U.S. President Joe Biden spoke Friday about his 75-minute private meeting with Pope Francis, saying the two men prayed together for peace and discussed global issues like climate change, as Biden prepares for a whirlwind diplomatic tour that includes a gathering of the world's wealthiest nations and a major climate summit.
Biden said the two men did not discuss an issue currently dividing the U.S. Catholic church: the divide between Biden's personal opposition to abortion and his stance as president, where he has fought against efforts by states to limit abortion access. Some conservative American bishops are seeking to deny Biden access to communion over this stance.
When asked about the matter, Biden said: "we just talked about the fact that he was happy I was a good Catholic."
Biden, a practicing Catholic who regularly attends Mass, said he did not receive communion from the head of the church. Communion is not usually part of papal audiences with heads of state, church experts have said. This is Biden's fourth meeting with this pope, but his first as president.
When asked if they discussed the rift in the U.S. church, Biden replied: "That's a private conversation."
The president and first lady Jill Biden were welcomed Friday by the head of Papal Household, Monsignor Leonardo Sapienza. Around noon, the first couple had a private audience with the pope before participating in a broader delegate meeting, which on the U.S. side included Secretary of State Antony Blinken, National Security Adviser Jake Sullivan and White House Deputy Chief of Staff Jen O'Malley Dillon.
Administration officials described this meeting as both personal and political.
Francis once guided the Biden family through personal grief and perches permanently behind the president's shoulder in a framed photo that overlooks the Oval Office.
During a visit to the United States in 2015, Biden has said, the pope took time to talk with the future president and his family not long after the death of his eldest son, Beau.
National Security Adviser Jake Sullivan said on Thursday the meeting, while primarily personal, would also cover important policy issues. The White House said the two, accompanied by first lady Jill Biden, would "discuss working together on efforts grounded in respect for fundamental human dignity, including ending the COVID-19 pandemic, tackling the climate crisis and caring for the poor."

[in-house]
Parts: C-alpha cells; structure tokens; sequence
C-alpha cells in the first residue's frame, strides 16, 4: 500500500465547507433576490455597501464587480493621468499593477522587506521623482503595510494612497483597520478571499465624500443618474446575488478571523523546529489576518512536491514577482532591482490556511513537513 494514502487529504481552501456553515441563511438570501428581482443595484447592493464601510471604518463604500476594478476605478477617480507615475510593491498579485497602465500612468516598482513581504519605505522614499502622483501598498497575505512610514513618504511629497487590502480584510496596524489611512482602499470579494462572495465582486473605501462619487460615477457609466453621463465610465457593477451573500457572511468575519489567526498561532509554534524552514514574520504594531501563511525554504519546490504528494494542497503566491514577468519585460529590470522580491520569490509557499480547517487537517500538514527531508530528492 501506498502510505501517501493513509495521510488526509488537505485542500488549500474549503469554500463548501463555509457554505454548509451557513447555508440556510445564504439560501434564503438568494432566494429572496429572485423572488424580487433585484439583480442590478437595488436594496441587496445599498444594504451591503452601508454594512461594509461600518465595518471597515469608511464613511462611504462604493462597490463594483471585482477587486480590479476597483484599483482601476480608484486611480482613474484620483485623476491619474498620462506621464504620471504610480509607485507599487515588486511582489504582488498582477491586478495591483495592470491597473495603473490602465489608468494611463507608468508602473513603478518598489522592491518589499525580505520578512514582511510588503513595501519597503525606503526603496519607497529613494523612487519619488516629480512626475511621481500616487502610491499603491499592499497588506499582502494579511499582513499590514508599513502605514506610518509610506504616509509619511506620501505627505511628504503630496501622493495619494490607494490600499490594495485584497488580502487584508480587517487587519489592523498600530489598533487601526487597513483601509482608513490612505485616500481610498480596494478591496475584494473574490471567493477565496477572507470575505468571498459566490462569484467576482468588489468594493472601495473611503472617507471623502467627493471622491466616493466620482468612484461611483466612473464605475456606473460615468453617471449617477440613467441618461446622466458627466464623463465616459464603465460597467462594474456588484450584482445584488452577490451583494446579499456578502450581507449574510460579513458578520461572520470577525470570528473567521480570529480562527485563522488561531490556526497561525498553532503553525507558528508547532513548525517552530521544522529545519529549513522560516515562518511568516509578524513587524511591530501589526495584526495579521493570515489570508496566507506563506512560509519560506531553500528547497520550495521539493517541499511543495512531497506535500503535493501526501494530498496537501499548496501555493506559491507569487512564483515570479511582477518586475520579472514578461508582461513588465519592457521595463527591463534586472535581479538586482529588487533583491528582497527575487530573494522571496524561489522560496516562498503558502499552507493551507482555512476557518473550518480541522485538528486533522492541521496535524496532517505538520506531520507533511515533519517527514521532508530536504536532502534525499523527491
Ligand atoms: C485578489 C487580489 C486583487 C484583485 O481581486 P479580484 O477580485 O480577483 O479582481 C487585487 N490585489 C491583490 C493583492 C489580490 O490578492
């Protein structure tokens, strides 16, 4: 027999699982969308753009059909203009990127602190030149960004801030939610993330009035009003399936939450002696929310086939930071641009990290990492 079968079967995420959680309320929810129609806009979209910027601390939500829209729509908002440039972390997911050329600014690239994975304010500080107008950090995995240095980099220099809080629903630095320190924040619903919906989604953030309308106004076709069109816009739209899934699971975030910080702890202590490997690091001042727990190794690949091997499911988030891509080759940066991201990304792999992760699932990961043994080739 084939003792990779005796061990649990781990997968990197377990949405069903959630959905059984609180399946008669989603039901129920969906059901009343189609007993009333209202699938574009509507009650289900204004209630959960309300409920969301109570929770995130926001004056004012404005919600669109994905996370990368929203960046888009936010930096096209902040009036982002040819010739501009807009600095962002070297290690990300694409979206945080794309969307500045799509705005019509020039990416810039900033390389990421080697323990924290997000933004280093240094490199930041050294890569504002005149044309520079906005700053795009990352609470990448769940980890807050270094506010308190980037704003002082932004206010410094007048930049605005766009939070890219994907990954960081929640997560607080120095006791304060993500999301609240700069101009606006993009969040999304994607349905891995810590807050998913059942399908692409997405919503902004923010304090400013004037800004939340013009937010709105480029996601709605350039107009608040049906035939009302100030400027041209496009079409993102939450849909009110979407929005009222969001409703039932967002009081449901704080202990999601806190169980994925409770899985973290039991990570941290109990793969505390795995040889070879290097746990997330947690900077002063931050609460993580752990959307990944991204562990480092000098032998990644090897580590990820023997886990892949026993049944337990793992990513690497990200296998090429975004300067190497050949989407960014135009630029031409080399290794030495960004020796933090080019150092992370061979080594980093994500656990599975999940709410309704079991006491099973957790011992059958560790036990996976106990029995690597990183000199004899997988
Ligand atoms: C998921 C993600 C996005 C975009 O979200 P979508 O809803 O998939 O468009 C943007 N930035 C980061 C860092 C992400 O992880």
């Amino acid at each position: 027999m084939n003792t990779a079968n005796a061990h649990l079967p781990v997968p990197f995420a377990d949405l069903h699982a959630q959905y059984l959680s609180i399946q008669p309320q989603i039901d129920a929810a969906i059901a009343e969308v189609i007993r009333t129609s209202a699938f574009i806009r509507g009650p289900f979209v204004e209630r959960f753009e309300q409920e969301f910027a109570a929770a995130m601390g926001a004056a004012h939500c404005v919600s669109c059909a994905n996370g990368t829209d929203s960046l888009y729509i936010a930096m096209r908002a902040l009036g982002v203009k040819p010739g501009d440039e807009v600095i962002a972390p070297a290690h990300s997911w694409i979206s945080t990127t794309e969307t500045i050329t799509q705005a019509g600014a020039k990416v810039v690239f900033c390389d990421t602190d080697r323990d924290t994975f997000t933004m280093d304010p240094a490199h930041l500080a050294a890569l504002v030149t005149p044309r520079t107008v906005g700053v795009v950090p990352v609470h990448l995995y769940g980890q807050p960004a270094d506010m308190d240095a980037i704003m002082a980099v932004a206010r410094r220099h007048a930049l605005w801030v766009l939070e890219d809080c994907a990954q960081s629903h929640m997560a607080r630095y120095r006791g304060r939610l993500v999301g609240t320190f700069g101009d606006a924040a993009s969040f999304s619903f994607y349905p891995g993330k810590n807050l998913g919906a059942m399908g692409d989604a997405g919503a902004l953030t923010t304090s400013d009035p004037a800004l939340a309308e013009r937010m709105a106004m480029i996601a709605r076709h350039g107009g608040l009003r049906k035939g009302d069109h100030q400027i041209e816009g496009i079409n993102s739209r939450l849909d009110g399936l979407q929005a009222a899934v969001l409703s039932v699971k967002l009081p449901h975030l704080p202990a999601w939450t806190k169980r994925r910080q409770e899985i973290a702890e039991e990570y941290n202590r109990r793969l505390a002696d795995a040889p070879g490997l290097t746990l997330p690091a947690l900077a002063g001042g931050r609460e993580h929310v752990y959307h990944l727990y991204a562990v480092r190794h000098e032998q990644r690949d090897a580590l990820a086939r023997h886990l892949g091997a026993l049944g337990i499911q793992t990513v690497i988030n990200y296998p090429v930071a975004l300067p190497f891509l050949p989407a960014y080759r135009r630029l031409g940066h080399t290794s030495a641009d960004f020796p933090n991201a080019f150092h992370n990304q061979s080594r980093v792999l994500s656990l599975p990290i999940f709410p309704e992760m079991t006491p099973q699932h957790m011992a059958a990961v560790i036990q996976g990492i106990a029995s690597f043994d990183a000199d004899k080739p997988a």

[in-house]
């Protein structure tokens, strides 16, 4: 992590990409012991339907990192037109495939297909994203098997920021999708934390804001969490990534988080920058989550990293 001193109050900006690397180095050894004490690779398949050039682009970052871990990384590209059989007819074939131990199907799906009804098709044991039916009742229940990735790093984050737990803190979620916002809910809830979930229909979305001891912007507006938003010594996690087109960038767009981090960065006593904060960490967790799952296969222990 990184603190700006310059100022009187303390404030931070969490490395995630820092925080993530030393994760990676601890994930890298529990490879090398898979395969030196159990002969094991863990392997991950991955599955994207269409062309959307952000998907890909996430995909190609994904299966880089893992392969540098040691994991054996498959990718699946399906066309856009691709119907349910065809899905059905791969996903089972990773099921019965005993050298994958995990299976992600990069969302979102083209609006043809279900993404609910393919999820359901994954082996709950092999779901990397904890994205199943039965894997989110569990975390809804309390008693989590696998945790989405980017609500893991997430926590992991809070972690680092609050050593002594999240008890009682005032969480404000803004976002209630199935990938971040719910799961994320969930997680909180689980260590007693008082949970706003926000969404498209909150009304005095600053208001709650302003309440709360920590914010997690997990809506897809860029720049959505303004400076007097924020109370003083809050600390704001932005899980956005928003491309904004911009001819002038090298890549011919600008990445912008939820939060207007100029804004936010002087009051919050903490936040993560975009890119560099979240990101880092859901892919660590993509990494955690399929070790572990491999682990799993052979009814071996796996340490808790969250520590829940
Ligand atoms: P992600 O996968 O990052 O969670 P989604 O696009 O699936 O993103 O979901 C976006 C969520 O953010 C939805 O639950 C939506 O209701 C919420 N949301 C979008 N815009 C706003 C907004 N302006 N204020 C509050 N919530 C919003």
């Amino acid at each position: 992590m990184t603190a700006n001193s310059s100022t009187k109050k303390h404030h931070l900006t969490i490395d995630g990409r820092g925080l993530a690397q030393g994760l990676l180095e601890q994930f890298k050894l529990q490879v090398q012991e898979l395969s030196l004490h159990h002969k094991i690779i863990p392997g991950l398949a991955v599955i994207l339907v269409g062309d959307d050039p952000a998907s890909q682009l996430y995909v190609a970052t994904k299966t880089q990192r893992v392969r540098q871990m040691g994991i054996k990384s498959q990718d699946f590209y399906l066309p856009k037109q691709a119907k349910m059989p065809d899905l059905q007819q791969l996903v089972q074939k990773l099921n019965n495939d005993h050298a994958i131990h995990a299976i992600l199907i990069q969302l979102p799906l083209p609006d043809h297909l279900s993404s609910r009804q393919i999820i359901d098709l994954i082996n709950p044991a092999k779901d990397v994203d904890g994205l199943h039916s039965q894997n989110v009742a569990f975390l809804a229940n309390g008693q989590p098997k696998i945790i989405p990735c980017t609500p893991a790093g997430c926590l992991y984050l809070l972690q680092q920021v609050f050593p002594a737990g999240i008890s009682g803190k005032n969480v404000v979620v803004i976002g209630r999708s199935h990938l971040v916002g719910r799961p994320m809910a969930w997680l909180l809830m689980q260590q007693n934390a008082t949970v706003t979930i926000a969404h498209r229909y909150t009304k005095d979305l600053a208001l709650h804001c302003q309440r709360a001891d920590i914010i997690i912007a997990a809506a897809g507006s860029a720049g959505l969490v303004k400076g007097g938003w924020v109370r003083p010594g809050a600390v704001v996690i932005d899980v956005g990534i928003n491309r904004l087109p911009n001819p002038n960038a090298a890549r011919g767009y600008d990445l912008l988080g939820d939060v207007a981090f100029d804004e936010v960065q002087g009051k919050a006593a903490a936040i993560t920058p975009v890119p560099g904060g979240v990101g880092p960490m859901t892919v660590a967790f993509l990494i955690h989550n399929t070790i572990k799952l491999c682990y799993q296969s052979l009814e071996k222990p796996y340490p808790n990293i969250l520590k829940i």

"First, there'll be the obvious personal dimension," Sullivan said earlier in the week. "…On policy issues, of course, in the international realm, they'll be talking about climate and migration and income inequality and other issues that are very top of mind for both of them."
The abortion question
But on the issue of abortion, the two men are clearly divided. The Catholic Church unambiguously opposes abortion. Biden, who says he doesn't personally agree with the procedure, has as president resisted efforts by states and courts to limit access to abortion.
White House Press Secretary Jen Psaki said Biden's views are clear on this matter.
"You are familiar with where the president stands," she said. "He's somebody who stands up for and believes that a woman's right to choose is important."
This issue is a wedge between Biden and the U.S. Conference of Catholic Bishops, which plans to meet in coming weeks to debate whether politicians who support abortion should be barred from taking Holy Communion.
Massimo Faggioli, a Villanova University theology professor and author of Joe Biden and Catholicism in the United States, said the meeting could also affect the conflict between Biden and those conservative American clerics. Circumstances are different now, he said, than the last time a Catholic served as president.
"John Kennedy was not an embattled Catholic at war with his bishops, as is the case for Joe Biden," he told VOA. "And there are high stakes in this meeting and in the (climate) summit in Glasgow a few days later, because both the pope and Joe Biden have very high, on their list of priorities, climate change."
Separating church and state
And, Faggioli said, it's not just the president who wants to draw a line between the church and politics.
"The Vatican and Pope Francis are actively trying to protect Joe Biden's access to the sacraments — not protecting Joe Biden's policies, especially on abortion, but they're protecting Joe Biden's access to the sacrament because they are afraid that if the sacraments are used to make a political statement, the U.S. Catholic Church will lose its catholicity, which means essentially, not being a sectarian church," he said.
"It will be the elephant in the room, probably," he said. "But they agree on this idea that Catholicism is a big tent that should not be defined by political affiliations, and even less, partisan loyalties."
The White House stressed that this meeting was primarily personal.
"I think the president's faith is, as you all know, is quite personal to him," Psaki said earlier in the week. "His faith has been a source of strength through various tragedies that he has lived through in his life."
And, as the White House has also stressed, the president is willing to meet with other spiritual titans. Earlier this week, Biden hosted Ecumenical Patriarch Bartholomew, the spiritual leader of 200 million Eastern Orthodox Christians.
"Our president here is a man of faith and man of vision, and we know that he will offer to this wonderful country and to the world the best leadership and direction within his considerable power," Bartholomew said, after a 45-minute meeting with Biden in the Oval Office.
More importantly, the patriarch noted, the two men used their massive platforms to push for something that other major faith leaders are also embracing: widespread vaccination.
Some information for this report came from The Associated Press, Reuters and Agence-France Presse.